In one form of the invention, the circuit shown in The inputs to the parameter generator 1300 include the non-zero-mean windage vector 1326 (W), and the two 17-bit selected binary target vectors 1342 and 1346 (MS1 and MS2). The outputs of the parameter generator 1300 include five sums 1302, 1304, 1306, 1358, and 1360 (also referred to herein as SUMI, SUMV, SUMII, SUMIII, and SUMIV, respectively), and five numbers or “nums” 1308, 1310, 1312, 1362, and 1364 (also referred to herein as NUMII, NUMV, NUMI, NUMIV, and NUM III, respectively). The windage vector 1326 (W) is shifted into each of the five accumulators 1314, 1316, 1318, 1350, and 1352. The 17 bits of each of the selected binary target vectors 1342 and 1346 (MS1 and MS2) are simultaneously shifted into parameter generator 1300. Two sequential elements of each vector 1342 and 1346 at any given time are separated by delay elements 1344 and 1348, respectively. During each clock cycle, there are four bits of vectors 1342 and 1346 (MS1 and MS2) in view: MS1(j), MS1(j−1), MS2(j), MS2(j−1); where j is an index for identifying a bit of the selected binary target vectors 1342 and 1346 (MS1 and MS2). The index, j, runs a length of sixteen clocks, starting with a value determined by the coarse position data generator 610. Logic combinations of the four bits in view identify a transition type (e.g., grey to white, white to grey, grey to black, black to grey, or grey to grey), and selectively enable and disable clocks of the five accumulators 1314, 1316, 1318, 1350, and 1352, and five counters 1320, 1322, 1324, 1354, and 1356, to generate a total of ten values 1302, 1304, 1306, 1358, 1360, 1308, 1310, 1312, 1362, and 1364. The AND gate 1328 receives MS1(j) and inverted-MS2(j), and enables accumulator 1314 and counter 1324 when the output of the AND gate 1328 is high (corresponding to a first transition type). The AND gate 1330 receives inverted-MS1(j) and inverted-MS1(j−1), and enables accumulator 1316 and counter 1322 when the output of the AND gate 1330 is high (corresponding to a fifth transition type). The AND gate 1332 receives MS1(j−1) and inverted-MS2(j−1), and enables accumulator 1318 and counter 1320 when the output of the AND gate 1332 is high (corresponding to a second transition type). Accumulator 1352 and counter 1354 are enabled when MS2(j−1) is high (corresponding to a fourth transition type). Accumulator 1350 and counter 1356 are enabled when MS2(j) is high (corresponding to a third transition type). The following Table II illustrates the five possible types of left-to-right pixel transitions I through V, and the corresponding logical enabling equations for the transitions:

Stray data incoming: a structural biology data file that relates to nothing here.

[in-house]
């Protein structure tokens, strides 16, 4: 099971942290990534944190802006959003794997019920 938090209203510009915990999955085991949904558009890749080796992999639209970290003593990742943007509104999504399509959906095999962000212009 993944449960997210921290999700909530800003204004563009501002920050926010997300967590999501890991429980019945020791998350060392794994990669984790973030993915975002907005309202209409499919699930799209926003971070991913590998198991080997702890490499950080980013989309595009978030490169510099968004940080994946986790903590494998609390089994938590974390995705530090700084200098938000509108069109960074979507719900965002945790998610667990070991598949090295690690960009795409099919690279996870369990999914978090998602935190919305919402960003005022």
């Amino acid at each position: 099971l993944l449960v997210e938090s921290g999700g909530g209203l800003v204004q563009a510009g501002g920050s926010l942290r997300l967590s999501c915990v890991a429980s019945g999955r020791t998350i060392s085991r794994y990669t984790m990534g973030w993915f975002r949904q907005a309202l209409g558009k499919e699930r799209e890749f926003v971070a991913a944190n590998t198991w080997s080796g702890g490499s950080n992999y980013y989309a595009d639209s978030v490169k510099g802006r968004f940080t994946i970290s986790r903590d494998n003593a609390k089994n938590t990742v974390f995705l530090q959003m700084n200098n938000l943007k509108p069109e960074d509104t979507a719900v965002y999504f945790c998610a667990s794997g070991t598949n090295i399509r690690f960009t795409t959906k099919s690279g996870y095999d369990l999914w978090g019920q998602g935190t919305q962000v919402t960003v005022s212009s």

The five types of transitions shown in Table II enable the clocks of the five counters 1320, 1322, 1324, 1354, and 1356, to generate five numbers 1308, 1310, 1312, 1362, and 1364, respectively. The same transitions enable the clocks of the five accumulators 1314, 1316, 1318, 1350, and 1352, to accumulate elements of the windage vector 1326 (W), and thereby generate five sums 1302, 1304, 1306, 1358, and 1360, respectively. The zero-mean windage vector (W_{z}) could also be used in generator 1300 in place of the windage vector (W). To generate the NUM and SUM parameters 1308, 1310, 1312, 1362, 1364, 1302, 1304, 1306, 1358, and 1360 for elevation, the windage vector 1326 (W) is replaced with the elevation vector (V) or the zero-mean elevation vector (V_{z}). The above description assumes that the 55×55-pixel target 106A (
Fine position data generator 612 determines the fractional pixel location, λ, from the five NUM and five SUM parameters 1308, 1310, 1312, 1362, 1364, 1302, 1304, 1306, 1358, and 1360, generated by parameter generator 1300. At 1401 in method 1400, the sixteen equations defined by Equation XIII above are reduced to five equations (Equation XIV) by summing equations of the same type. The reduction of equations at 1401 is performed by the parameter generator circuit 1300 shown in At 1402 in method 1400, which is referred to as a “grey” step, fine position data generator 612 determines the unknown grey-level, g, in Equation XIV. In one embodiment, generator 612 establishes the unknown grey-level, g, based on the following Equation XV:
The divisor in Equation XV according to one embodiment will be 2, 3, 4, 5, 6, 7, or 8. At 1404, which is referred to as an “even-up” step, using the value for the grey-level, g, determined at 1402, fine position data generator 612 reduces the five equations defined in Equation XIV above to four equations. In one embodiment, the four equations are given by the following Equations XVI-XIX:
At 1406, which is referred to as a “matching” step, fine position data generator 612 makes NUMI equal NUMII, and NUMIII equal NUMIV, as shown in the following Pseudo Code Example II:
At 1408, which is referred to as an “isolating” step, fine position data generator 612 clears unwanted coefficients in the matrix corresponding to Equation XIV based on the following Equations XX and XXI: